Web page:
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Grapes of Wrath

The Grapes of Wrath

Book: The Grapes of Wrath by John Steinbeck

Artist: Angela Babbitt

Artist’s Statement: This piece, based on John Steinbeck’s The Grapes of Wrath, was created by Angela Babbit who uses her art as a means of environmental education. The 1930s drought was magnified by agricultural practices. With advances in soil conversation such as crop rotation and no-till agriculture, the Dust Bowl days have not returned. However, the drought of 2012 is seen by many biol-ogists as a direct result of our current misguided use of natural resources and as a message to the world: if you wish to persist, you must find a new way.

In this snapshot of the book, Tom Joad is on his way home from prison. Moments earlier, a truck careened toward a land turtle and hit it, flipping it over and spattering the air with chalky dust. Joad’s new coat and yellow shoes are tucked like a bundle under his arm, and his toes press into the grit of the road. The turtle carries a wild oat, which will soon be released when it rights itself. Perhaps the oat will sprout where it landed when the drought breaks.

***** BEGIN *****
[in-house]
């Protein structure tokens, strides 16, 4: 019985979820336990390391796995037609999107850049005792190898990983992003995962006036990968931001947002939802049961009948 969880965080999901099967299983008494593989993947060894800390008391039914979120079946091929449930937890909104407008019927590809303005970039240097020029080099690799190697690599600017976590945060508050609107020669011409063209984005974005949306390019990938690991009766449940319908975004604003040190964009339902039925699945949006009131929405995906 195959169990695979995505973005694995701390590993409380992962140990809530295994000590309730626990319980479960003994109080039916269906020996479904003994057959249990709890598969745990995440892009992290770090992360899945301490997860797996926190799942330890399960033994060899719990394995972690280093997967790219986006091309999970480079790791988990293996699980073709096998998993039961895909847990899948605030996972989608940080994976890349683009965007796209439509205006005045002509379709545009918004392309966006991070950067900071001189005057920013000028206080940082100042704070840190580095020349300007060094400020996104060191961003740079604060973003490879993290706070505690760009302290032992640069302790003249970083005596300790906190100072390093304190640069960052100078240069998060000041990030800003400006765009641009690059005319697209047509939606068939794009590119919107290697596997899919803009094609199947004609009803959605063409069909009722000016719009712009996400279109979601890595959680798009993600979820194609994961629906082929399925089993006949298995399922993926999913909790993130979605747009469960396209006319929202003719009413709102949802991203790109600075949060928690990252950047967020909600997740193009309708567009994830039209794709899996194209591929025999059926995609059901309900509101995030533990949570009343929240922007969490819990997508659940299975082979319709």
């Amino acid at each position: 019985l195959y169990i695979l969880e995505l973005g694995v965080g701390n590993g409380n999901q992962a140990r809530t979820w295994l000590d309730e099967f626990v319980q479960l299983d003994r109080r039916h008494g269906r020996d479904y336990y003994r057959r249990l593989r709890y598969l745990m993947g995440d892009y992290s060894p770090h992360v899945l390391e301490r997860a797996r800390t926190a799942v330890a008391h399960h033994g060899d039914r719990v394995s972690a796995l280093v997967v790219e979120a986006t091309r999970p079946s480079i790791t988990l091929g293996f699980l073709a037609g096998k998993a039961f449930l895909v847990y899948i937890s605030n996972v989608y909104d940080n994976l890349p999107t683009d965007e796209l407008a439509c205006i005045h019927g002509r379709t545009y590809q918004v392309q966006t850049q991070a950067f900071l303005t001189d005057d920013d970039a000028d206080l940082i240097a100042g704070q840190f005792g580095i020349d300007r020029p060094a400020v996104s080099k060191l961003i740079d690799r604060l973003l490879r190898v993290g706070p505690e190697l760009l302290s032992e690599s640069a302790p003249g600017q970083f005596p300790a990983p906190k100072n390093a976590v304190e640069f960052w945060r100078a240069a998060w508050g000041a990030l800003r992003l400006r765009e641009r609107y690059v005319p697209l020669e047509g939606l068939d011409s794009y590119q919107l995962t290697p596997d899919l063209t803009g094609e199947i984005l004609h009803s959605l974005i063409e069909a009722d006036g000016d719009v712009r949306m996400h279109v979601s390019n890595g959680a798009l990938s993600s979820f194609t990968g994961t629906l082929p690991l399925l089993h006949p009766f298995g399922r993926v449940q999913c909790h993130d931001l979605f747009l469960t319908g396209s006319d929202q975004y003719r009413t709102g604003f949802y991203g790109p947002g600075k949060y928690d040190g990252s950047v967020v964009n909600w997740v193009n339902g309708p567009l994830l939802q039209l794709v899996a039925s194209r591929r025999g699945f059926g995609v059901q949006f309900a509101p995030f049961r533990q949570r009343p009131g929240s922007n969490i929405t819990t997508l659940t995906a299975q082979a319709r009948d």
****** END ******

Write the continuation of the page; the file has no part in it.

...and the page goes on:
Steinbeck could not have predicted that the rich symbolism in the tenacious determination of the turtle would apply to the book itself, which has persist-ed despite those who have banned it.

Artist: Angela Babbit

Artist’s Statement: This piece, based on John Sreinbeck’s The Grapes of Wrath, was created by Angela Babbit who uses her art as a means of environmental education. The 1930s drought was magnified by agricultural practices. With advances in soil conversation such as crop rotation and no-till agriculture, the Dust Bowl days have not returned. However, the drought of 2012 is seen by many biol-ogists as a direct result of our current misguided use of natural resources and as a message to the world: if you wish to persist, you must find a new way.

In this snapshot of the book, Tom Joad is on his way home from prison. Moments earlier, a truck careened toward a land turtle and hit it, flipping it over and spattering the air with chalky dust. Joad’s new coat and yellow shoes are tucked like a bundle under his arm, and his toes press into the grit of the road. The turtle carries a wild oat, which will soon be released when it rights itself. Perhaps the oat will sprout where it landed when the drought breaks.

Steinbeck could not have predicted that the rich symbolism in the tenacious determination of the turtle would apply to the book itself, which has persist-ed despite those who have banned it.

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